Nobody is more irritating when you are ill than your own family | Coronavirus

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What I never noticed before I got Covid was the thriving black market in stories and speculation about the virus, the after-virus and the sheer unadulterated weirdness of the human body. The public sphere is, understandably, preoccupied with the disease at its most harrowing – “happy hypoxia”, ventilators, months of post-viral fatigue. I get that completely. If you’re going to make a social effort to understand a disease, it’s most helpful to start with: “It’s nothing like flu.” In the sphere of the private, meanwhile, we’re swapping weird, inconsequential symptoms, like a prehistoric culture trying to work out what a cold is. “Did you have snot? You’re not supposed to have snot, and yet I had much snot.” “No, but I had a pain in my eyebrow.” “Was it on the eyebrow or behind the eyebrow?”

Last time I overshared my health status, I had tested positive but Mr Z hadn’t, and shortly afterwards, he did too. I’d say it went on for about 10 days, and he had it worse than I did; he disputes this, and there is no way of saying who’s right unless Oprah Winfrey is willing to get involved (joke! Obviously Meghan is right). No one day was worse than a bad hangover, but you would never get a hangover for 10 days straight, so in aggregate it was worse. On the plus side, it wasn’t self-inflicted. I’m more or less certain Mr Z brought the virus home from the shop, and he was definitely getting something necessary, not a snacking chorizo and some banana milk. My friend T mulled this over. “I don’t think I’ve ever had any disease that’s worse than a bad hangover.” I ruminated on this for ages. What is worse than the worst hangover? Maybe childbirth?

It’s not a symptom, as such, but it is impossible to overstate how annoying my family was. My sister and stepmother were delighted by the turn of events, like they had been watching EastEnders for 17 years and finally something had happened. “Any Covid toe?”, they would text hopefully. “Michael Rosen lost the hearing in one ear, you know.” My brother messaged to say: “The time to go on about how it was no big deal is after it, rather than during,” which was the ultimate sibling checkmate. I couldn’t reply “It is no big deal,” since it was still “during”. I couldn’t reply “It is a big deal,” because it wasn’t. It reminded me of the time he beat me at hangman with the word “two”. I was so sure that he just didn’t realise “too” had two Os that I couldn’t see past it. He was four, and I was 14.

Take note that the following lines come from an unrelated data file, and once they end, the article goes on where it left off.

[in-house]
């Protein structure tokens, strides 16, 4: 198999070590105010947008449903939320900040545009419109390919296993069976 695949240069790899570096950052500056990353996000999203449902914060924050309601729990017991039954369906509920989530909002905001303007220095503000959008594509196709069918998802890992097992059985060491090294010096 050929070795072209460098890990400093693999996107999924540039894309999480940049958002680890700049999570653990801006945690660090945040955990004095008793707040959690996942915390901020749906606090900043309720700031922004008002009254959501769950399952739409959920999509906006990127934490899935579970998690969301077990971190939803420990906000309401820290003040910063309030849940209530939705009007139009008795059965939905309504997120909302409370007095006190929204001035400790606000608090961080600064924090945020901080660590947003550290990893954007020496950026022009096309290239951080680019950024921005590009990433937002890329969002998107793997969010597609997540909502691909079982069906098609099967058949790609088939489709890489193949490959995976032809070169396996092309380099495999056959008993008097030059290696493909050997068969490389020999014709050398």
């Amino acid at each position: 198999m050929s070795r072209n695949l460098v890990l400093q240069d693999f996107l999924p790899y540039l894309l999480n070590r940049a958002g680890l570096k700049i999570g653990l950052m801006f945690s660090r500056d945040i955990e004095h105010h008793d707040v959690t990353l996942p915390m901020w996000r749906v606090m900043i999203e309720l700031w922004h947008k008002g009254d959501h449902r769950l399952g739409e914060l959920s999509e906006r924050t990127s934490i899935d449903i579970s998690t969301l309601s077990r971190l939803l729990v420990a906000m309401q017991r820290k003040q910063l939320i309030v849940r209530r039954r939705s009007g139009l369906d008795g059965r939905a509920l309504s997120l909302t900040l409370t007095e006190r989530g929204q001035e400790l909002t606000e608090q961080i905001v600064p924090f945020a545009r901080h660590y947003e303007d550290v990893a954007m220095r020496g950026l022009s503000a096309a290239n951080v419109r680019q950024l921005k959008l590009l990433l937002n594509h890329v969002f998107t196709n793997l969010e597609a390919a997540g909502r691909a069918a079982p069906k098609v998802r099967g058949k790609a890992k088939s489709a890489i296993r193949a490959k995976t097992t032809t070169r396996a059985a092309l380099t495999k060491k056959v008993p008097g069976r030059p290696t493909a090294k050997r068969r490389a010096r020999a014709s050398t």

My mother, whom I had seen while I was probably infectious, became convinced that she also had Covid but was blissfully asymptomatic, which struck me as pretty unlikely, considering she just has to see someone with a cold from across a motorway to end up in hospital with pneumonia. I ordered her a test anyway. I explained in quite close detail how you had to register it before you took it, and in the peculiar way of families that you can hear what they’re thinking down a phone line, she thought: “Blah blah, how much more of this customer service nonsense do I have to listen to?” Duly, she didn’t register it properly and waited 10 more days for her negative result. “Cumbersome system,” she complained, and I agreed that yes, having to attach your name and address to a barcode before anyone could contact you was indeed a ludicrous thing, and I blamed Tory cronyism.

Back to the symptoms. Just as I was more or less recovered, I did something to my back. “Are you sure it’s not your kidneys?” (my sister). “This happened to Ellen DeGeneres!” (my stepmother). It was mad. I could just about exist if I was always walking, but as soon as I sat down, it could take me anything up to 37 minutes to get up again. I walked so much I broke my Fitbit. This is when I discovered the subculture of people who think Covid has mystic properties – it roams around your body, unearthing hidden weakness and reviving infections from decades ago. I spoke to someone whose symptoms were basically his 1995 labyrinthitis all over again; someone else said it was just like cystitis. It’s impossible to overstate how many people believe this, and have an entirely new conception of their corporeal self as basically an archive of ailments, waiting to be triggered by an unguessable password made of proteins. Science, it turns out, can supply a bunch of reasons for this, but I find the wisdom of crowds more intoxicating, un-peer-reviewable.

As suddenly as it had gone, my back was better, and everything was normal, and I had learned some awful home truths, such as how annoying everyone I live with finds me. “It’s so relaxing when you have a bit less energy,” my son said. “I love it when you’re stuck in a chair and I can walk away before you start messing with my hair,” said my daughter. But did I learn anything useful about corona, anything you might call a general principle, applicable beyond the four walls of myself? Not so much.

Hafta Ichi
Source: The Guardian
Keyword: Nobody is more irritating when you are ill than your own family | Coronavirus

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